Published: May 5, 2020 on our newsletter Security Fraud News & Alerts Newsletter.
As we’re all anxiously awaiting the arrival of the financial assistance from the federal government, there are also a whole bunch of people who would like to scam us out of that money. In light of that, here is a quick overview of how to prevent them from getting ahold of our “stimulus checks.”
Let’s talk the talk
While we’re on the topic, let’s talk about verbiage. While it is so very often called a “stimulus check” or “stimulus payment,” technically, it is called the “economic impact payment.” If you get a phone call, text, or email calling it a “stimulus” payment, consider the person on the other end a scammer and hang up. Don’t bother to explain yourself. It’s OK to offend that person by hanging up immediately.
How about contact?
The IRS will not initiate communication with anyone via email, a phone call, or in a text. This is the case at any time of the year, for any reason. If they need to reach you, it’ll come in the mail. After all, they’re pretty busy right now and don’t have a lot of time to make phone calls and send texts. If you receive anything other than an official letter asking for information related to your payment, it’s most likely a scammer.
And you even get a receipt!
You get a receipt for your payment. After the money is sent, regardless of method, you’ll get a paper receipt. It will arrive approximately 15 days later in the U.S. Mail confirming it’s been made. If you didn’t get it, that’s when you call the IRS using a phone number off the official website. There are instances of mail being stolen along with various scams, so follow up if you get that letter before you see the check or deposit.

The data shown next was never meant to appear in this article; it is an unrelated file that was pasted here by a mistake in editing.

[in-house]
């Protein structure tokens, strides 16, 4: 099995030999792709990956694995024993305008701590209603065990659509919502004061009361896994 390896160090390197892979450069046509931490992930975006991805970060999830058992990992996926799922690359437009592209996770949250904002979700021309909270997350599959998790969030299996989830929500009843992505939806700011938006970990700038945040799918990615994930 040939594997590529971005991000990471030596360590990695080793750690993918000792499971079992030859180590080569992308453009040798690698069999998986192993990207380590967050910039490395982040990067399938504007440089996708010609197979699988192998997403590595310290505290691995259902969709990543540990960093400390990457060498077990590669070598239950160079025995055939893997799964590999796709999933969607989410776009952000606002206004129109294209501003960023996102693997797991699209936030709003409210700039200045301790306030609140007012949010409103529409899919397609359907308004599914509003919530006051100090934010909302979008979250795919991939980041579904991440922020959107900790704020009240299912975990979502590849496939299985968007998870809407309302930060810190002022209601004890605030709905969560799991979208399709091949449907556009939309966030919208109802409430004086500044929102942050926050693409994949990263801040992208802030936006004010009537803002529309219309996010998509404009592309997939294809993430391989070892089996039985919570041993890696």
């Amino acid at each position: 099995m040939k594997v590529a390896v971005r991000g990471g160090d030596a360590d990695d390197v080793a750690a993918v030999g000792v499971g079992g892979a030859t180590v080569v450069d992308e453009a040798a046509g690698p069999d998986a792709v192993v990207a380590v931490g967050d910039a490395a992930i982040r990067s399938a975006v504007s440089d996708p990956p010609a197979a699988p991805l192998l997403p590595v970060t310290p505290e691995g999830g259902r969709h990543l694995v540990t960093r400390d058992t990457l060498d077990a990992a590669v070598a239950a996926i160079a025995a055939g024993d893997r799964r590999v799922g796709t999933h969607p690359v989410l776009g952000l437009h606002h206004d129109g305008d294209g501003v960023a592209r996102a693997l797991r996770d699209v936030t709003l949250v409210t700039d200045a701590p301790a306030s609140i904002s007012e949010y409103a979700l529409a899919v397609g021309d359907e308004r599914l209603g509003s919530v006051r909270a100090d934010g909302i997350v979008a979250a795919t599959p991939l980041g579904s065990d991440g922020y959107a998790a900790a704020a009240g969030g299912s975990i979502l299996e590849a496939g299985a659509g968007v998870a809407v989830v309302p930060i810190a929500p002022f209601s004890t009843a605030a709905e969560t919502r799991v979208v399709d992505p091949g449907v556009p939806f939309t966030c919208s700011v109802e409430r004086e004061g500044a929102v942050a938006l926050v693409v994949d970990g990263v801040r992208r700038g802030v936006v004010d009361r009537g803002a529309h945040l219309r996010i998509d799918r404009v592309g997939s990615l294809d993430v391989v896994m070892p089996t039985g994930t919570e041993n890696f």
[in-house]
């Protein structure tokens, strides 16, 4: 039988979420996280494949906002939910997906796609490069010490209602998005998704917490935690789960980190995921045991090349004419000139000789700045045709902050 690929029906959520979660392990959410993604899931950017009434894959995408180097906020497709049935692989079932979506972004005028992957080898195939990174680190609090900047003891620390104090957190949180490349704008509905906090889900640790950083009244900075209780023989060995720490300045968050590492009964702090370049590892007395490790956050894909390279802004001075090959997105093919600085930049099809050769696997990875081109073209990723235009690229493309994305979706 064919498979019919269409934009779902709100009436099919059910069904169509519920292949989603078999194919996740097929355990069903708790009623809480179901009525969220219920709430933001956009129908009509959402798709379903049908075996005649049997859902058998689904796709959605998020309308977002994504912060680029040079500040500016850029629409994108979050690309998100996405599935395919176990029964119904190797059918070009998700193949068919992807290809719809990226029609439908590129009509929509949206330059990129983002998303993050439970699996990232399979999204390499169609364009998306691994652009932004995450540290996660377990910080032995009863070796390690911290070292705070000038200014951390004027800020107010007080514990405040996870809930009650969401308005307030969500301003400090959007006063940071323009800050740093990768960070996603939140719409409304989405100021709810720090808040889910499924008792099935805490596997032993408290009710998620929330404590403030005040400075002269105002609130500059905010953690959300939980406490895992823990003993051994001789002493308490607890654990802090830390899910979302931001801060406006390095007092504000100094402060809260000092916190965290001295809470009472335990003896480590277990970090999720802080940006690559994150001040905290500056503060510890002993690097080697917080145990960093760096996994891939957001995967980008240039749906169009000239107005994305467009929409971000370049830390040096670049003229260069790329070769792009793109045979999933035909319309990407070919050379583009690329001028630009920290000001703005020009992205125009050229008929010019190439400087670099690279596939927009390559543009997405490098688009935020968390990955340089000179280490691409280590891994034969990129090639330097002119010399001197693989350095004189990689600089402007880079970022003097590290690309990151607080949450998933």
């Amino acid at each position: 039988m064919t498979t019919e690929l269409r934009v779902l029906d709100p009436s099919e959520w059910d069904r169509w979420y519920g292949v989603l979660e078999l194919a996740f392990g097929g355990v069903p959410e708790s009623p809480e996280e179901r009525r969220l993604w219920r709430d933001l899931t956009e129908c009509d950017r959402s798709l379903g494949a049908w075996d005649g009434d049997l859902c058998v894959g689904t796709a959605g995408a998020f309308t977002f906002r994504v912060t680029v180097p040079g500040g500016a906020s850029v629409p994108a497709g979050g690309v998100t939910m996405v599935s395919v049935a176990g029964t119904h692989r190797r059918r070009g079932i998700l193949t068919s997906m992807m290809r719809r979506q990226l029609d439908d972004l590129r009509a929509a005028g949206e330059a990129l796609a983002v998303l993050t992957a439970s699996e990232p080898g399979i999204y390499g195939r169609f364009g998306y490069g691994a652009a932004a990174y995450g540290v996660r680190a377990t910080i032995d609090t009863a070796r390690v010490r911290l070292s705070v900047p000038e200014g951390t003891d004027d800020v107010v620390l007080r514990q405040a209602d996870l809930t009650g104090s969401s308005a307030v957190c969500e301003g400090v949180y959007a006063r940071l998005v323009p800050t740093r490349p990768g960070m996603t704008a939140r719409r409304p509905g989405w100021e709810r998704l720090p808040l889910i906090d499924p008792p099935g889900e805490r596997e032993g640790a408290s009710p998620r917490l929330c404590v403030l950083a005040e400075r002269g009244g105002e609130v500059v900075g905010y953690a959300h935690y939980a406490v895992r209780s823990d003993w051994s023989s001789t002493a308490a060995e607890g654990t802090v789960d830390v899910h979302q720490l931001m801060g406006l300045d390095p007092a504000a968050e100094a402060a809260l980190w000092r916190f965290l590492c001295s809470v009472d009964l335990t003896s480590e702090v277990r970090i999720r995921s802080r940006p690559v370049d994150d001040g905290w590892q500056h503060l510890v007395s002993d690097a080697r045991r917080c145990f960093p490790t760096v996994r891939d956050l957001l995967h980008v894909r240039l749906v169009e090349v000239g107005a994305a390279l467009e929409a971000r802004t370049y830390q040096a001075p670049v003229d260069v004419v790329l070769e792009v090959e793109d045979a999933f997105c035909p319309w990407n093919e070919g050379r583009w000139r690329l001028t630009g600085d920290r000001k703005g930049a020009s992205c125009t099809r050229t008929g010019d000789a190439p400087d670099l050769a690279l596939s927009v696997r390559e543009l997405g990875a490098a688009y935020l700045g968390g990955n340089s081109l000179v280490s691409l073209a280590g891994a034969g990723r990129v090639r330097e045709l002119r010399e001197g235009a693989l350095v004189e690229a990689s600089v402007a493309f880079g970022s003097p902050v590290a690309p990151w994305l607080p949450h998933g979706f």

Scammers have been identified claiming they can help you get your payment faster if you just send them your personal information. Don’t believe it. They cannot. Fortunately, there is a lot of related information on the very first page of the official IRS[.]gov website related to this payment. If you need to enter your direct deposit information, do it there. If you need to find out the status of your economic impact payment, you can check it there. Whatever information you are looking for, don’t expect to find it from someone calling, texting, or emailing you if you didn’t initiate it.
Finally, if you do get a suspicious phone call, email, or text, contact the Federal Trade Commission (FTC) and report it. There is a complaint page right on the front page of the FTC website, at time of writing. And whatever you do, should you receive an unexpected email, text, or phone call related to the economic impact payment, don’t click any links or attachments that may be included.
Keep up to date: Sign up for our Fraud alerts and Updates newsletter
Want to schedule a conversation? Please email us at firstname.lastname@example.org